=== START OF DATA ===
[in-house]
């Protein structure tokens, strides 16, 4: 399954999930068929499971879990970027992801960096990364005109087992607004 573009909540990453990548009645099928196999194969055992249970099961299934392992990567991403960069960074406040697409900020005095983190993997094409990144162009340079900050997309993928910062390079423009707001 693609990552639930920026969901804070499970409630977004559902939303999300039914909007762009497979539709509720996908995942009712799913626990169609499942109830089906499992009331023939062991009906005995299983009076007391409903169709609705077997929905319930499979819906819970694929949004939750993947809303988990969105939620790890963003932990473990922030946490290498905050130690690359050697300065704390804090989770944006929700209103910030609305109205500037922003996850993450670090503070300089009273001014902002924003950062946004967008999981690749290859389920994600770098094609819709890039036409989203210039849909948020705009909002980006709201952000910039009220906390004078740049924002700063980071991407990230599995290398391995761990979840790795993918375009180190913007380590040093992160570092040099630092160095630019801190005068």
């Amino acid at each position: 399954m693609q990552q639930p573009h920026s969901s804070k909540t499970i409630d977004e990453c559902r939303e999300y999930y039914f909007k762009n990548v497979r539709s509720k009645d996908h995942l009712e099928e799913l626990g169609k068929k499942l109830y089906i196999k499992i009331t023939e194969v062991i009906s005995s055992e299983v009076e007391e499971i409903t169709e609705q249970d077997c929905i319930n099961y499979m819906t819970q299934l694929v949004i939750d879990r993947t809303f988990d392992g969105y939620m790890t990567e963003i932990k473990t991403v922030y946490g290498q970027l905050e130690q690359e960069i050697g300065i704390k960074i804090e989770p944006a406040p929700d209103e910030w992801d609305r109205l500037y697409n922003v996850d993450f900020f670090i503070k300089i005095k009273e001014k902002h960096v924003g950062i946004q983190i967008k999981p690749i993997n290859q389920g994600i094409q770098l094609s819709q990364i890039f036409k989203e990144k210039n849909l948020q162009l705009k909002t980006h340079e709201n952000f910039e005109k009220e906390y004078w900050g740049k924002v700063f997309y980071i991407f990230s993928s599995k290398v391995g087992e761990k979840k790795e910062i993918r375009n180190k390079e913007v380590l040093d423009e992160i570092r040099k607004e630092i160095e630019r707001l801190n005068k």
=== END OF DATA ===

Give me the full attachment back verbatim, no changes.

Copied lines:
[in-house]
């Protein structure tokens, strides 16, 4: 399954999930068929499971879990970027992801960096990364005109087992607004 573009909540990453990548009645099928196999194969055992249970099961299934392992990567991403960069960074406040697409900020005095983190993997094409990144162009340079900050997309993928910062390079423009707001 693609990552639930920026969901804070499970409630977004559902939303999300039914909007762009497979539709509720996908995942009712799913626990169609499942109830089906499992009331023939062991009906005995299983009076007391409903169709609705077997929905319930499979819906819970694929949004939750993947809303988990969105939620790890963003932990473990922030946490290498905050130690690359050697300065704390804090989770944006929700209103910030609305109205500037922003996850993450670090503070300089009273001014902002924003950062946004967008999981690749290859389920994600770098094609819709890039036409989203210039849909948020705009909002980006709201952000910039009220906390004078740049924002700063980071991407990230599995290398391995761990979840790795993918375009180190913007380590040093992160570092040099630092160095630019801190005068």
């Amino acid at each position: 399954m693609q990552q639930p573009h920026s969901s804070k909540t499970i409630d977004e990453c559902r939303e999300y999930y039914f909007k762009n990548v497979r539709s509720k009645d996908h995942l009712e099928e799913l626990g169609k068929k499942l109830y089906i196999k499992i009331t023939e194969v062991i009906s005995s055992e299983v009076e007391e499971i409903t169709e609705q249970d077997c929905i319930n099961y499979m819906t819970q299934l694929v949004i939750d879990r993947t809303f988990d392992g969105y939620m790890t990567e963003i932990k473990t991403v922030y946490g290498q970027l905050e130690q690359e960069i050697g300065i704390k960074i804090e989770p944006a406040p929700d209103e910030w992801d609305r109205l500037y697409n922003v996850d993450f900020f670090i503070k300089i005095k009273e001014k902002h960096v924003g950062i946004q983190i967008k999981p690749i993997n290859q389920g994600i094409q770098l094609s819709q990364i890039f036409k989203e990144k210039n849909l948020q162009l705009k909002t980006h340079e709201n952000f910039e005109k009220e906390y004078w900050g740049k924002v700063f997309y980071i991407f990230s993928s599995k290398v391995g087992e761990k979840k790795e910062i993918r375009n180190k390079e913007v380590l040093d423009e992160i570092r040099k607004e630092i160095e630019r707001l801190n005068k």